Introduction


The Blanket Effect is intended for others to learn about weather modification and its related subjects in an easy to understand way. Started in 2005, this blog is a work in progress as the technology advances

November 29, 2006

Hurricane Modification Plans

(note: Hurricane modification plans have quietly taken the scientific, technical, and governmental community by storm, after 2005's infamous Hurricane Katrina destroyed New Orleans and badly damaged parts of the Gulf Coast. Below are excerpts from a summary of the workshops findings, distributed by the National Science Foundation. The full document can be downloaded here: PDF)

In December 2005, the National Science Board (NSB) established a Task Force on Hurricane Science and Engineering.

To this end, the Task Force initiated a series of three workshops to explore these issues and gather information for possible future consideration by the Board.

The workshops were held on January 24, 2006 at the National Science Foundation in Arlington Virginia; on February 7, 2006 at the National Center for Atmospheric Research in Boulder, Colorado; and on April 18, 2006 at the Institute for Human and Machine Cognition in Pensacola, Florida.

The first workshop focused on the research activities of Federal agencies while the latter two involved the same topic for academia and industry. This document summarizes key points from the three workshops

It should also be noted that the Task Force has been actively engaged in discussions with the National Science and Technology Council (NSTC), the National Oceanic and Atmospheric Administration (NOAA) Science Advisory Board’s Working Group on Hurricane Intensity, the 60th Inter-Departmental Hurricane Conference, the National Academies Board on Atmospheric Sciences and Climate (BASC), the White House Office of Science and Technology Policy (OSTP), and Congressional staff to gather additional information and coordinate with related efforts or interests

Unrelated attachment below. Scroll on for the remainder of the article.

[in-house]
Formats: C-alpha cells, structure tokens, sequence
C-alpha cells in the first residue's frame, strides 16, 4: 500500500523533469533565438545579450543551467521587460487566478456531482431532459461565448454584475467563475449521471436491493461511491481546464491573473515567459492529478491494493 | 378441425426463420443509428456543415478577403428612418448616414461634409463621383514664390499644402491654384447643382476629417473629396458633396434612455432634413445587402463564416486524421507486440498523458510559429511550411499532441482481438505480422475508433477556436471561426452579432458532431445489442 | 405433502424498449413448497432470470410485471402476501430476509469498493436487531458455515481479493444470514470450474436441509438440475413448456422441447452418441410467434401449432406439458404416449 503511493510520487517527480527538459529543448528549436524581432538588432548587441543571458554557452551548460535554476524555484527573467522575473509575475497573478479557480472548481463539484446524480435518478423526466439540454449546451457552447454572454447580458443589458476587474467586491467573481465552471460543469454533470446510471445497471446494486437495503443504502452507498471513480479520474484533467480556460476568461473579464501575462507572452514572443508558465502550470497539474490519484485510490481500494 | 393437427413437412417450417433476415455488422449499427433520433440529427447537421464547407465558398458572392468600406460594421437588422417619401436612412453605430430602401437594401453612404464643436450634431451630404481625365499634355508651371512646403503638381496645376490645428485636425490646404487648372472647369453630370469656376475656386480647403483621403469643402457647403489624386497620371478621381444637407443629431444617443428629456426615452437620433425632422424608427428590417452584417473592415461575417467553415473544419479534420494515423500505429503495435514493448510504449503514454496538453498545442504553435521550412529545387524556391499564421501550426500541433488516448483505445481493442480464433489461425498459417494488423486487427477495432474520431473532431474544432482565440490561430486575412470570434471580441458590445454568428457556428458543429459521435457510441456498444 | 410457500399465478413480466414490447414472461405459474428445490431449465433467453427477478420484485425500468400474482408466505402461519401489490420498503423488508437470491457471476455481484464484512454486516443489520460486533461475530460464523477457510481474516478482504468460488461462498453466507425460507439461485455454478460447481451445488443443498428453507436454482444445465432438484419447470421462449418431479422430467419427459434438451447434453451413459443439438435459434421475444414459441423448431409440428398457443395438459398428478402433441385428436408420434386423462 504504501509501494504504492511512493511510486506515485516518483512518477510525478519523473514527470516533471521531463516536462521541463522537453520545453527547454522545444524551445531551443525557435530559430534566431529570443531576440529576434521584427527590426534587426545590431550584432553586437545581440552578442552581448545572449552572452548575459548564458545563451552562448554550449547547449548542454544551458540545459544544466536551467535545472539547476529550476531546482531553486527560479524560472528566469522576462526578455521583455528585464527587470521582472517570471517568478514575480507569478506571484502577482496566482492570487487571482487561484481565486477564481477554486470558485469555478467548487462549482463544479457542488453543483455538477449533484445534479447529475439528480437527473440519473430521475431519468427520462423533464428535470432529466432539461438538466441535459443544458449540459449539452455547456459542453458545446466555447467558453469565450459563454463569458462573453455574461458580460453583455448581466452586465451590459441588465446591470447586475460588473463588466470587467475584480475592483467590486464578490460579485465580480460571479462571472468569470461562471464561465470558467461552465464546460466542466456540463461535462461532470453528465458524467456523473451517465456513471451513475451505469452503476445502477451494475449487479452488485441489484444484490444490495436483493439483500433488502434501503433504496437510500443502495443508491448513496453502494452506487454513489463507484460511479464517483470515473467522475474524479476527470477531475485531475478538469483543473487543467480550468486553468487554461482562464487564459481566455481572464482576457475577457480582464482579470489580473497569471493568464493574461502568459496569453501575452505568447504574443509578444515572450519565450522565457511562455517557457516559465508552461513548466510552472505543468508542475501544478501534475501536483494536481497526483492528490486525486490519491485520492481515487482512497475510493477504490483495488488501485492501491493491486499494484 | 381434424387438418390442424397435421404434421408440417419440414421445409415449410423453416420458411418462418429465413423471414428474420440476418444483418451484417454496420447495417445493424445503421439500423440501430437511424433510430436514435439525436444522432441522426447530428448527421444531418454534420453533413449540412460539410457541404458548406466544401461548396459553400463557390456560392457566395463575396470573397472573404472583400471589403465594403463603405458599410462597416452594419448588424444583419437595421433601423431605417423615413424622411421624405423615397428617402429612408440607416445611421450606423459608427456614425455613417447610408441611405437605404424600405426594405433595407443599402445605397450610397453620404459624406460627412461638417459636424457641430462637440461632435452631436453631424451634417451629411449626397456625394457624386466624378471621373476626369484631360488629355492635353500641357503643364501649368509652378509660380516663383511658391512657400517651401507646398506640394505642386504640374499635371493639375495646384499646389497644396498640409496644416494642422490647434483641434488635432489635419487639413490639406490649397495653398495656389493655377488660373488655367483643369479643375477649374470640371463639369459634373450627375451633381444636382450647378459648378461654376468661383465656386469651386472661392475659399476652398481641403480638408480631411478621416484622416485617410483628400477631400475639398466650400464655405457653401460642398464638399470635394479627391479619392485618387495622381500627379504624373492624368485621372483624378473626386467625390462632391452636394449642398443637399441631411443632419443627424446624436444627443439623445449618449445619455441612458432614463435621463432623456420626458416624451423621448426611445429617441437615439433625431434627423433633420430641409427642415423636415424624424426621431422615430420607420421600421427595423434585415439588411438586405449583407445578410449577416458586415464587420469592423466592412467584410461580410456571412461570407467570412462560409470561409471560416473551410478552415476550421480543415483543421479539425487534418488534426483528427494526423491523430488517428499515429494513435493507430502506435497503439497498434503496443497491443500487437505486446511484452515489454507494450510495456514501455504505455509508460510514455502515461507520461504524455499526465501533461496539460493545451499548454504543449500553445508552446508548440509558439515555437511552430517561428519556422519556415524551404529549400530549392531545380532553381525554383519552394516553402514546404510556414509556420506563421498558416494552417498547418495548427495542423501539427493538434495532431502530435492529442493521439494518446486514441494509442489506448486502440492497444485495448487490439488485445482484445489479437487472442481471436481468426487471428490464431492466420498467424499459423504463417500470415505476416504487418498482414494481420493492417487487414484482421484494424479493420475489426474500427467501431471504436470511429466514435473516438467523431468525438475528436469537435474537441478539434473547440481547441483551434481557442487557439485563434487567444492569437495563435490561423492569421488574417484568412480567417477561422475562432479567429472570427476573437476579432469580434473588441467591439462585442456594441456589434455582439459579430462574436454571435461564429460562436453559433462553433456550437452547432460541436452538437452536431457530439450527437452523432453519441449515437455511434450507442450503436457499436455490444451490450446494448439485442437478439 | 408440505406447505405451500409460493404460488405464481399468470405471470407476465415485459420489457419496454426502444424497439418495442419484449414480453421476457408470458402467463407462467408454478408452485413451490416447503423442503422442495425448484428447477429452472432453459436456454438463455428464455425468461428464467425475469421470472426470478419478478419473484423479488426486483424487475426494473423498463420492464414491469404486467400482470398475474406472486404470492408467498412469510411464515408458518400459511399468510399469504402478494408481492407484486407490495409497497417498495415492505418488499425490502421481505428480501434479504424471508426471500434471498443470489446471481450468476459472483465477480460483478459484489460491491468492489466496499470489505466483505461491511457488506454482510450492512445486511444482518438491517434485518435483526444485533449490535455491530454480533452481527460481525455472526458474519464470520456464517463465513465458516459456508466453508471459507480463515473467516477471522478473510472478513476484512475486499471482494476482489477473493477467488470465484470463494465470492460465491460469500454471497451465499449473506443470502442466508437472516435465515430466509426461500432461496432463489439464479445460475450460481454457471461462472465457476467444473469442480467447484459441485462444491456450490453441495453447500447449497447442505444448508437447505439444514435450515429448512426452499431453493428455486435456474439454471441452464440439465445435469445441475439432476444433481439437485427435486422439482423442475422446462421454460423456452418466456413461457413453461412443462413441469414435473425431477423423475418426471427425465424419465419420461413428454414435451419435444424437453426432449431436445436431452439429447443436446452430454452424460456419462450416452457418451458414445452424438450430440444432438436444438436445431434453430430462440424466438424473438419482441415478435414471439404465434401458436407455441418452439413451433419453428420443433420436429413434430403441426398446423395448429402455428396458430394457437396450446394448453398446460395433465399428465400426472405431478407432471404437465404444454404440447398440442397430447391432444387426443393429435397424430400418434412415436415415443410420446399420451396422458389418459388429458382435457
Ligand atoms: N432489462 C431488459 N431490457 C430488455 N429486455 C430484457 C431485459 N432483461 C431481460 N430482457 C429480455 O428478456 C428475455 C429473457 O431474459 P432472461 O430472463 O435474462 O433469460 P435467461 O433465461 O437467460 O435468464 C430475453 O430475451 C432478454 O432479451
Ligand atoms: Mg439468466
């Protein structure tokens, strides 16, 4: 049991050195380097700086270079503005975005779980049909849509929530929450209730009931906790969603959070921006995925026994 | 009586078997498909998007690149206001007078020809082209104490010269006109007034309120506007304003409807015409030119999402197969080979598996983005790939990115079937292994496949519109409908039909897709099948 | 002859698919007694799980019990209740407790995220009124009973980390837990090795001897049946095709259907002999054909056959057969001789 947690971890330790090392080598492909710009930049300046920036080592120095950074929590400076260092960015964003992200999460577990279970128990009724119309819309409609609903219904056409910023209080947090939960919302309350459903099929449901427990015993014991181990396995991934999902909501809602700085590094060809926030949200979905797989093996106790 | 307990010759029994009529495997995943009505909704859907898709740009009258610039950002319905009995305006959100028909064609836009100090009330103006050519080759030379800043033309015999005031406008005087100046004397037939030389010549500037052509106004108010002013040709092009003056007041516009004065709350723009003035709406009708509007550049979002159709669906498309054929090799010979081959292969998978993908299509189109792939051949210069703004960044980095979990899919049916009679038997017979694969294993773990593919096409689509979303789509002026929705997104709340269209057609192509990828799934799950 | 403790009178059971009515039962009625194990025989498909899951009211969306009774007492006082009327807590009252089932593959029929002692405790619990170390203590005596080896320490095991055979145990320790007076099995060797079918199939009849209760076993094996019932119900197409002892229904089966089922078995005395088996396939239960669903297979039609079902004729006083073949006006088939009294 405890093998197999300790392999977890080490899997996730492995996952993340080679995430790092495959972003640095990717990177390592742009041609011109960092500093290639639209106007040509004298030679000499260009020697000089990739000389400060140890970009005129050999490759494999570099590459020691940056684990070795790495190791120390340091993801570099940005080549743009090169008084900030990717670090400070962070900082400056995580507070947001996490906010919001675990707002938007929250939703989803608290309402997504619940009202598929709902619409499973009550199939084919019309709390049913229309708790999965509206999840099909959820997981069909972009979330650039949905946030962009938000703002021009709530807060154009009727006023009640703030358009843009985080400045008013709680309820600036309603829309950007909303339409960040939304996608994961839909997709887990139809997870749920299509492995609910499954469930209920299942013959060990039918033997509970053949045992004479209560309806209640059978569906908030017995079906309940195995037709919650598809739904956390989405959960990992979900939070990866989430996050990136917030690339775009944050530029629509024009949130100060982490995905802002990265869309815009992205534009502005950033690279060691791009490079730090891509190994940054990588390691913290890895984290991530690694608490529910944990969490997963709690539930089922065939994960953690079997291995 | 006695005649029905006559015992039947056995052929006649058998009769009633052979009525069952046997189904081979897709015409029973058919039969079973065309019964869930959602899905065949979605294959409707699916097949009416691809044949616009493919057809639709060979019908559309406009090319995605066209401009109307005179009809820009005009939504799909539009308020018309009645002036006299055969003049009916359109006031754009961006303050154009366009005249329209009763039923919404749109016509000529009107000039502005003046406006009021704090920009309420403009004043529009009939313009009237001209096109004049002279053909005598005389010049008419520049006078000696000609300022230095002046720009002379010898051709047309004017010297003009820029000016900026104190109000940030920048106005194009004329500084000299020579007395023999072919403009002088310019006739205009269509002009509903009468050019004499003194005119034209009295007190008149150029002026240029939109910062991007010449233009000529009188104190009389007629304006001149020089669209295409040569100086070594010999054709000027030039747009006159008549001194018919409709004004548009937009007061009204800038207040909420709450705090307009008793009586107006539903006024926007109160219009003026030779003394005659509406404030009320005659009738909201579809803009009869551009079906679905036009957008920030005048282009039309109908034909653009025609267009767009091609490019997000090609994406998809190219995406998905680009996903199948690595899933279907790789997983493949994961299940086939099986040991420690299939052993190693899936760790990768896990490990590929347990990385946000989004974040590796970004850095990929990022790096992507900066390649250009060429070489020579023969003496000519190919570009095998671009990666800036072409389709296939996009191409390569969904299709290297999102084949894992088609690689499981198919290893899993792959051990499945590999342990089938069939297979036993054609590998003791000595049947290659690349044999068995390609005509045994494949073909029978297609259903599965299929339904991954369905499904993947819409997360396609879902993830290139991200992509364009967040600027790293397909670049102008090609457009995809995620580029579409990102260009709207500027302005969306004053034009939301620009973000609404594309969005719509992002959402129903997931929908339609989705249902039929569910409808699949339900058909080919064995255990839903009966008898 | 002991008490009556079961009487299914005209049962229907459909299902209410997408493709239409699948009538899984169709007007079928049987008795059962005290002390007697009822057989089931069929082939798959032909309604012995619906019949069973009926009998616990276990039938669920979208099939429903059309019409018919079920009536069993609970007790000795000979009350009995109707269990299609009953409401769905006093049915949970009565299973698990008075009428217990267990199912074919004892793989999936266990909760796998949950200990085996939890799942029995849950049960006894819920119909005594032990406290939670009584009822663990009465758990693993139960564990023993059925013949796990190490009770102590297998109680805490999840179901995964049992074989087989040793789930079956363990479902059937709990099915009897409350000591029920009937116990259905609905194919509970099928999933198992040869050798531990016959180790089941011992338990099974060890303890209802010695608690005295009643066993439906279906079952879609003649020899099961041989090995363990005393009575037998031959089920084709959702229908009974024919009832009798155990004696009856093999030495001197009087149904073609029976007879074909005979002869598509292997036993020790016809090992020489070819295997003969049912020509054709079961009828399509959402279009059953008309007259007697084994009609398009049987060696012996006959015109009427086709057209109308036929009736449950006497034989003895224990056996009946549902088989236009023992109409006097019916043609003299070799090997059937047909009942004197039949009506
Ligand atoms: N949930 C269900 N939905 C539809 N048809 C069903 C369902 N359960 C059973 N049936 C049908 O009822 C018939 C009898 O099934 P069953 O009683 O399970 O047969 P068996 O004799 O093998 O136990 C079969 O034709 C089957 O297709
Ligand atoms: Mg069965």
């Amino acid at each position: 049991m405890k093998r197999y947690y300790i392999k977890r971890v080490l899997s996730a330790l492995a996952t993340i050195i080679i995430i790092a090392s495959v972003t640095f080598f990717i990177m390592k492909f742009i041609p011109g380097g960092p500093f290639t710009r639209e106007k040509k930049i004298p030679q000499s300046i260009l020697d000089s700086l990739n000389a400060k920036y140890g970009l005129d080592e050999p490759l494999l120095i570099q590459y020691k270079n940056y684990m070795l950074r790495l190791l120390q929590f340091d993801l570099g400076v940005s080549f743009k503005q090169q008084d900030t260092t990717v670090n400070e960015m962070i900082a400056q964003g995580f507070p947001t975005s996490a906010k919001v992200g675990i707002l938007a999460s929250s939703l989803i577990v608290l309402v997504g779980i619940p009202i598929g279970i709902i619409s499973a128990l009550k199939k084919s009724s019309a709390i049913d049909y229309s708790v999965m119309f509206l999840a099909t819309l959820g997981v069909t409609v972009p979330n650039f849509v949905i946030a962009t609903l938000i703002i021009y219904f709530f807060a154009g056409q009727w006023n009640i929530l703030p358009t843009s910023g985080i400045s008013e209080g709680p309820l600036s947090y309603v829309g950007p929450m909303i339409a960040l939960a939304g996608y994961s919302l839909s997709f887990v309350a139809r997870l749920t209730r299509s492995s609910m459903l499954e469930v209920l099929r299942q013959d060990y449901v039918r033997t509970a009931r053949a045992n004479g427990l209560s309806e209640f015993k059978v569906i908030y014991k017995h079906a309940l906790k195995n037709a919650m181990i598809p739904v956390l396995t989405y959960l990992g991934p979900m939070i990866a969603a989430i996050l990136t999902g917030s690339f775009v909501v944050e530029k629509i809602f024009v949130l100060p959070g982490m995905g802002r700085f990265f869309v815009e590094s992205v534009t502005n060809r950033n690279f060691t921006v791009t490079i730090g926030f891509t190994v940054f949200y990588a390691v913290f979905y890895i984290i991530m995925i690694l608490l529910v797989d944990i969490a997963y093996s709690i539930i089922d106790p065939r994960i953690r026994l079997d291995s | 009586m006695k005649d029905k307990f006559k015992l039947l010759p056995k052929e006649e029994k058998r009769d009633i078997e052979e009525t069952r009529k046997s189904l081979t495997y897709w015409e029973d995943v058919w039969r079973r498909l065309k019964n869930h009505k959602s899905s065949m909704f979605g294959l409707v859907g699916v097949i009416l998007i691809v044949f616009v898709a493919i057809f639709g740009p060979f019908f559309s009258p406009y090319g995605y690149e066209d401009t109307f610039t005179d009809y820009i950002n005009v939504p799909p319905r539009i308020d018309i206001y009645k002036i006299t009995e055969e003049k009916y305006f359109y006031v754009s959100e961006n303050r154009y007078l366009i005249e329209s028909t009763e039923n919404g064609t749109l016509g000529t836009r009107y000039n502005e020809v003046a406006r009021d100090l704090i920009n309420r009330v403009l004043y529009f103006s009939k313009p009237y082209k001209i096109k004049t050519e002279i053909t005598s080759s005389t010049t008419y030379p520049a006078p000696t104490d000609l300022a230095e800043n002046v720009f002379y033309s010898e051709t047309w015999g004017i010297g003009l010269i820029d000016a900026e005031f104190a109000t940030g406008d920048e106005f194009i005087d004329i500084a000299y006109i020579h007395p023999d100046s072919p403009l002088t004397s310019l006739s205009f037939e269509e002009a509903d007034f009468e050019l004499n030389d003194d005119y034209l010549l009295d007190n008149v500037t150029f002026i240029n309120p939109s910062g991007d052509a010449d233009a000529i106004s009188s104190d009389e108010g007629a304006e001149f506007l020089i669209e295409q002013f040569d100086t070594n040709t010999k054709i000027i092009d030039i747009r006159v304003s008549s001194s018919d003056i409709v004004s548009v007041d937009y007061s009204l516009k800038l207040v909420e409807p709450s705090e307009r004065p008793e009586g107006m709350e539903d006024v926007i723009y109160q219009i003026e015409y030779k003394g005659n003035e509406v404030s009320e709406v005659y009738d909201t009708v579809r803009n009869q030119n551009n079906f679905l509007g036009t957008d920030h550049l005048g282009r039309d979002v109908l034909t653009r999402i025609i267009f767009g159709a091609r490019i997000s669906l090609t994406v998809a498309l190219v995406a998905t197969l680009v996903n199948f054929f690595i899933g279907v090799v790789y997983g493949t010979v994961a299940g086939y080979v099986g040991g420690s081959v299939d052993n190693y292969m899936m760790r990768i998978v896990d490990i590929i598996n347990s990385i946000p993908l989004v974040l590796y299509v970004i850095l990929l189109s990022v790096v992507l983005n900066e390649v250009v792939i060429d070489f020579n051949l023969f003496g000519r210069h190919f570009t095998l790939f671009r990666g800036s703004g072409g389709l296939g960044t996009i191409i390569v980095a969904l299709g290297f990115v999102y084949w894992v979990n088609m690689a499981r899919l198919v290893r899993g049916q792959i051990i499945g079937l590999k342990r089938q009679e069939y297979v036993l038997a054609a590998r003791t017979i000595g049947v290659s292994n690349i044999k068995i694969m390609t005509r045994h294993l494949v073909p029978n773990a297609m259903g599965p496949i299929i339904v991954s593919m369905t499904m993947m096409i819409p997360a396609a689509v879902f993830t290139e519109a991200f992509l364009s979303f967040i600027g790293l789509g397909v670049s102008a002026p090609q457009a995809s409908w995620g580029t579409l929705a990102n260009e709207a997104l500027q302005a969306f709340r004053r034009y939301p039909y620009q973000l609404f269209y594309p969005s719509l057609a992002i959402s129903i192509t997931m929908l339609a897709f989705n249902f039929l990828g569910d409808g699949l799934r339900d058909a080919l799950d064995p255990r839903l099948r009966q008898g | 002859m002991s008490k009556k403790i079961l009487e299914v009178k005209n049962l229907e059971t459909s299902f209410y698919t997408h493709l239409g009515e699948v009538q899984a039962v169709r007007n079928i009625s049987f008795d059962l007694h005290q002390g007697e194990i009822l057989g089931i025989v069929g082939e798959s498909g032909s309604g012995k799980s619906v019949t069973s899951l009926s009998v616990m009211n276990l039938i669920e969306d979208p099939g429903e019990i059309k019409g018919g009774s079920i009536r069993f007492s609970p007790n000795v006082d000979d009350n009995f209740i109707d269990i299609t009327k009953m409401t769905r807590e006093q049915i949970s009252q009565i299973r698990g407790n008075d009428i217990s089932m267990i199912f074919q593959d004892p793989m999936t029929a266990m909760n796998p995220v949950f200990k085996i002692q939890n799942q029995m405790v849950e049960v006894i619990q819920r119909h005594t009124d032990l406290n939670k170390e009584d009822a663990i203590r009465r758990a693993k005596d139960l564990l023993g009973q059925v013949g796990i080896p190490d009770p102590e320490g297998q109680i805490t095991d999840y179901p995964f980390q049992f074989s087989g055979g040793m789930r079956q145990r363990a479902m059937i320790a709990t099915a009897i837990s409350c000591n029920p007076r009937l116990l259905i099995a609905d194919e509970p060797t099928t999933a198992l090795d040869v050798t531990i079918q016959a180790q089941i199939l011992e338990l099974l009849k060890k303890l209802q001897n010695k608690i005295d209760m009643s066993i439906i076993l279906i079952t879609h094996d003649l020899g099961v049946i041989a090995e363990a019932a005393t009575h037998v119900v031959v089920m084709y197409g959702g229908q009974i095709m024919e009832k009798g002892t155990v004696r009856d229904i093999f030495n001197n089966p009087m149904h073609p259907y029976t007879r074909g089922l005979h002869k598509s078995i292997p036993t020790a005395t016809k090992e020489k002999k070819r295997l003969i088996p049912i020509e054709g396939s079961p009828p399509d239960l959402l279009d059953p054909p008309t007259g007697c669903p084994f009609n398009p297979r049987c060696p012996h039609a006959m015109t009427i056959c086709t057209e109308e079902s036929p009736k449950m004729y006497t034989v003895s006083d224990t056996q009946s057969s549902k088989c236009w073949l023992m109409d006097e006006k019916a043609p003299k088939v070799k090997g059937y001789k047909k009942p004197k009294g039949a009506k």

Higher resolution models are required to characterize the internal dynamics of hurricanes, which affect intensity. However, significantly increased computing capacity is needed to run such high-resolution simulations in real time. One needs to be able to perform multiple model runs in real time in order to provide sensitivity analysis to changes in the initial conditions.

There needs to be greater access to computational resources, particularly at the time of major hurricanes.

The theoretical possibility of modifying hurricanes is becoming a legitimate area for basic research. However, in order to determine if the attempted modification had the predicted effect, and to better understand potential unintended impacts, accurate forecasts are needed.

Information technology is critical in modeling hurricanes, assessing their impact, and in post disaster recovery operations. Greater computing capacity is needed to run higher resolution models and models that link meteorological models to impacts. Inter-operability of databases is critical in all areas. Sharing and integration of data across Federal, state and local agencies is key.
There needs to be a significantly greater capacity to run high resolution meteorological and hazard impact models in advance of hurricane landfall by marshalling and coordinating computing resources available outside of the National Weather Service, such as at NSF, Department of Energy, NASA and Department of Defense supercomputers.

The National Windstorm Impact Reduction Act of 2004 was enacted into law. It authorizes funds for an interagency hazard reduction program led by NOAA, FEMA, NSF, and NIST. Funds have not yet been appropriated.

Th
ere is a paucity of resources spent in NOAA, NSF, and other agencies on hurricane S&E relative to the damage and national risk.

The costs associated with hurricane research and engineering are small compared to the potential and actual losses.

There needs to be a systematic, stable, and coordinated approach to hurricane research, using an integrated framework.

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